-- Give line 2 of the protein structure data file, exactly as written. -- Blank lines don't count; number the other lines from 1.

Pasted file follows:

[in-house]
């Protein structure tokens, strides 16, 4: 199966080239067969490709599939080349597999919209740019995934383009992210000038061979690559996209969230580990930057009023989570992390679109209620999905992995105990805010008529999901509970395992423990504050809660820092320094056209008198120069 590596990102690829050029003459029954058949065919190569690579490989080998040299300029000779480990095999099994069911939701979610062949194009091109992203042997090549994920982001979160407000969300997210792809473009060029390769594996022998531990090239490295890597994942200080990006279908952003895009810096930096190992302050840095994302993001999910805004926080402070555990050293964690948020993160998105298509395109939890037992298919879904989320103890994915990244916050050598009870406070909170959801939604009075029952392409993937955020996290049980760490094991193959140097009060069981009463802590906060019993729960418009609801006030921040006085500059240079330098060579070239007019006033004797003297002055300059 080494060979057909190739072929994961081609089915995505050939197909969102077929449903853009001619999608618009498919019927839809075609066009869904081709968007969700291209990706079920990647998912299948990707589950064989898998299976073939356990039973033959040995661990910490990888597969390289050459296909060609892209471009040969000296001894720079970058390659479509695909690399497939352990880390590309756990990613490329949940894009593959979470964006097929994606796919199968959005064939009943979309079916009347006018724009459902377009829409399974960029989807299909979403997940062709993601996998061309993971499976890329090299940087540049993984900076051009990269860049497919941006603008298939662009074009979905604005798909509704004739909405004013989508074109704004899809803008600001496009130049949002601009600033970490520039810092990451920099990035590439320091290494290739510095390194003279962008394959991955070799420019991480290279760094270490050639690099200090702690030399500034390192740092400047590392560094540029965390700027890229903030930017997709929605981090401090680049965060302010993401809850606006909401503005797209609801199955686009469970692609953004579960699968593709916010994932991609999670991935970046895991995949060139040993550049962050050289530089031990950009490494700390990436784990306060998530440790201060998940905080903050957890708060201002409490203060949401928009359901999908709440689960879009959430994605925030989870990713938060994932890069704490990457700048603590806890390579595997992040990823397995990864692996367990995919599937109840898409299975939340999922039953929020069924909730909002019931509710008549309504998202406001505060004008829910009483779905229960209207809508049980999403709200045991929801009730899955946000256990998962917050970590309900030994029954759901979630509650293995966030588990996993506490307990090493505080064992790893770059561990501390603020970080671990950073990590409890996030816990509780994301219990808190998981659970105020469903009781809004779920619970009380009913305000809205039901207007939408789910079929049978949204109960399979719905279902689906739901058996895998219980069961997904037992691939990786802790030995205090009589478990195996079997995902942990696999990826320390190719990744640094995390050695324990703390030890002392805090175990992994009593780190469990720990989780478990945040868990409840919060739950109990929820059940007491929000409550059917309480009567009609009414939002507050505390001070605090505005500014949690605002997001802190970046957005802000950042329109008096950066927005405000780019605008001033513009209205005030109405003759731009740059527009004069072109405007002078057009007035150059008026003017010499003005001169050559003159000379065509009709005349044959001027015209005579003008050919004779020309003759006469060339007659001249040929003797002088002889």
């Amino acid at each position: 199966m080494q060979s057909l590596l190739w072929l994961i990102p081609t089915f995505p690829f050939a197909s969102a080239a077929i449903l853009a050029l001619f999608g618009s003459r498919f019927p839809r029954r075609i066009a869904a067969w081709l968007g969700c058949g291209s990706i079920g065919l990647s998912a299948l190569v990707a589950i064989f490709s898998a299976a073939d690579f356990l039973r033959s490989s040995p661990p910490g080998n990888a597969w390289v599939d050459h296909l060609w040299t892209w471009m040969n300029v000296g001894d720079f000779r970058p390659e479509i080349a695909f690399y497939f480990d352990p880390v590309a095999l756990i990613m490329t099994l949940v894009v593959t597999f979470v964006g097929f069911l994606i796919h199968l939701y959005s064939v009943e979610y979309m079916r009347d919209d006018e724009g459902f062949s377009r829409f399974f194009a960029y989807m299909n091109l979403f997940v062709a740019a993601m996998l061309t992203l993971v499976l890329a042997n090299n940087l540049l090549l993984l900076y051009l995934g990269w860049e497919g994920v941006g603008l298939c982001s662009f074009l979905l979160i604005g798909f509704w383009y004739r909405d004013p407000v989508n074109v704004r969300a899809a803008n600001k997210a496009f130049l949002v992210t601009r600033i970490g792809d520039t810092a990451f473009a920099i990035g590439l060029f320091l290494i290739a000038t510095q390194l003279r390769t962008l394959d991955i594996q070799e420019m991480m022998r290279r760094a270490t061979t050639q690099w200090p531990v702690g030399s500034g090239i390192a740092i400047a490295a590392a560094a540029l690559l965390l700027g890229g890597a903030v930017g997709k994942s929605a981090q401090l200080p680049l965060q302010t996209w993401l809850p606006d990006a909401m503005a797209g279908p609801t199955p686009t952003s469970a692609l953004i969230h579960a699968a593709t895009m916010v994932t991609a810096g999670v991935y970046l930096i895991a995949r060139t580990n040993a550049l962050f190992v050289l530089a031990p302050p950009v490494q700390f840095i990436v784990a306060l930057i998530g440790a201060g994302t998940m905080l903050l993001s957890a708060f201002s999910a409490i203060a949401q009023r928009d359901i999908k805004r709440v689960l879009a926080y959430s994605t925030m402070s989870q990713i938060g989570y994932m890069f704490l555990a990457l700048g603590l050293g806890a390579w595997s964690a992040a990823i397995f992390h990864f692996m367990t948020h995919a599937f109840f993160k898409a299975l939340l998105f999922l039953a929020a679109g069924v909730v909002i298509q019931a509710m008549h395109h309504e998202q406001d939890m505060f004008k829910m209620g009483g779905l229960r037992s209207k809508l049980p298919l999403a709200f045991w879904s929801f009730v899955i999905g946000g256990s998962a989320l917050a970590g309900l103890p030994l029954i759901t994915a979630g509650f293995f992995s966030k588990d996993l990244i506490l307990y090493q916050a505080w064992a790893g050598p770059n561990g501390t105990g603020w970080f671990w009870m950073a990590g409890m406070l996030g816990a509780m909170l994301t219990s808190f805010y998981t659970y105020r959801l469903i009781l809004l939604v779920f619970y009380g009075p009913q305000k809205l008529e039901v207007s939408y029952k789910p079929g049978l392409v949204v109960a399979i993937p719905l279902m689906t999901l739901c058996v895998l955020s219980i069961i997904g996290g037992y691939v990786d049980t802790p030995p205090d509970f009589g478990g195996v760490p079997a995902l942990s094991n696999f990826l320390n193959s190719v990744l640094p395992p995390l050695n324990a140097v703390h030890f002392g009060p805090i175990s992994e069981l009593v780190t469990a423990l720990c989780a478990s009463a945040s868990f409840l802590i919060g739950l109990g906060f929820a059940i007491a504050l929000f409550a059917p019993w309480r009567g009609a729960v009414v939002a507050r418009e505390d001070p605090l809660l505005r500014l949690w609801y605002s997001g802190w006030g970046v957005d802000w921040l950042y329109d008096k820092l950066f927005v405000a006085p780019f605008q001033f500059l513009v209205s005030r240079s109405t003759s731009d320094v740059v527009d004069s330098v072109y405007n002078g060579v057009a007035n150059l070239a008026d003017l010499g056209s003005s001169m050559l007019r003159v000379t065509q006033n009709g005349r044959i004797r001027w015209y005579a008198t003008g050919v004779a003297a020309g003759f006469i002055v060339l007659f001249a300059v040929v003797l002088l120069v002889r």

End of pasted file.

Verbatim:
């Protein structure tokens, strides 16, 4: 199966080239067969490709599939080349597999919209740019995934383009992210000038061979690559996209969230580990930057009023989570992390679109209620999905992995105990805010008529999901509970395992423990504050809660820092320094056209008198120069 590596990102690829050029003459029954058949065919190569690579490989080998040299300029000779480990095999099994069911939701979610062949194009091109992203042997090549994920982001979160407000969300997210792809473009060029390769594996022998531990090239490295890597994942200080990006279908952003895009810096930096190992302050840095994302993001999910805004926080402070555990050293964690948020993160998105298509395109939890037992298919879904989320103890994915990244916050050598009870406070909170959801939604009075029952392409993937955020996290049980760490094991193959140097009060069981009463802590906060019993729960418009609801006030921040006085500059240079330098060579070239007019006033004797003297002055300059 080494060979057909190739072929994961081609089915995505050939197909969102077929449903853009001619999608618009498919019927839809075609066009869904081709968007969700291209990706079920990647998912299948990707589950064989898998299976073939356990039973033959040995661990910490990888597969390289050459296909060609892209471009040969000296001894720079970058390659479509695909690399497939352990880390590309756990990613490329949940894009593959979470964006097929994606796919199968959005064939009943979309079916009347006018724009459902377009829409399974960029989807299909979403997940062709993601996998061309993971499976890329090299940087540049993984900076051009990269860049497919941006603008298939662009074009979905604005798909509704004739909405004013989508074109704004899809803008600001496009130049949002601009600033970490520039810092990451920099990035590439320091290494290739510095390194003279962008394959991955070799420019991480290279760094270490050639690099200090702690030399500034390192740092400047590392560094540029965390700027890229903030930017997709929605981090401090680049965060302010993401809850606006909401503005797209609801199955686009469970692609953004579960699968593709916010994932991609999670991935970046895991995949060139040993550049962050050289530089031990950009490494700390990436784990306060998530440790201060998940905080903050957890708060201002409490203060949401928009359901999908709440689960879009959430994605925030989870990713938060994932890069704490990457700048603590806890390579595997992040990823397995990864692996367990995919599937109840898409299975939340999922039953929020069924909730909002019931509710008549309504998202406001505060004008829910009483779905229960209207809508049980999403709200045991929801009730899955946000256990998962917050970590309900030994029954759901979630509650293995966030588990996993506490307990090493505080064992790893770059561990501390603020970080671990950073990590409890996030816990509780994301219990808190998981659970105020469903009781809004779920619970009380009913305000809205039901207007939408789910079929049978949204109960399979719905279902689906739901058996895998219980069961997904037992691939990786802790030995205090009589478990195996079997995902942990696999990826320390190719990744640094995390050695324990703390030890002392805090175990992994009593780190469990720990989780478990945040868990409840919060739950109990929820059940007491929000409550059917309480009567009609009414939002507050505390001070605090505005500014949690605002997001802190970046957005802000950042329109008096950066927005405000780019605008001033513009209205005030109405003759731009740059527009004069072109405007002078057009007035150059008026003017010499003005001169050559003159000379065509009709005349044959001027015209005579003008050919004779020309003759006469060339007659001249040929003797002088002889």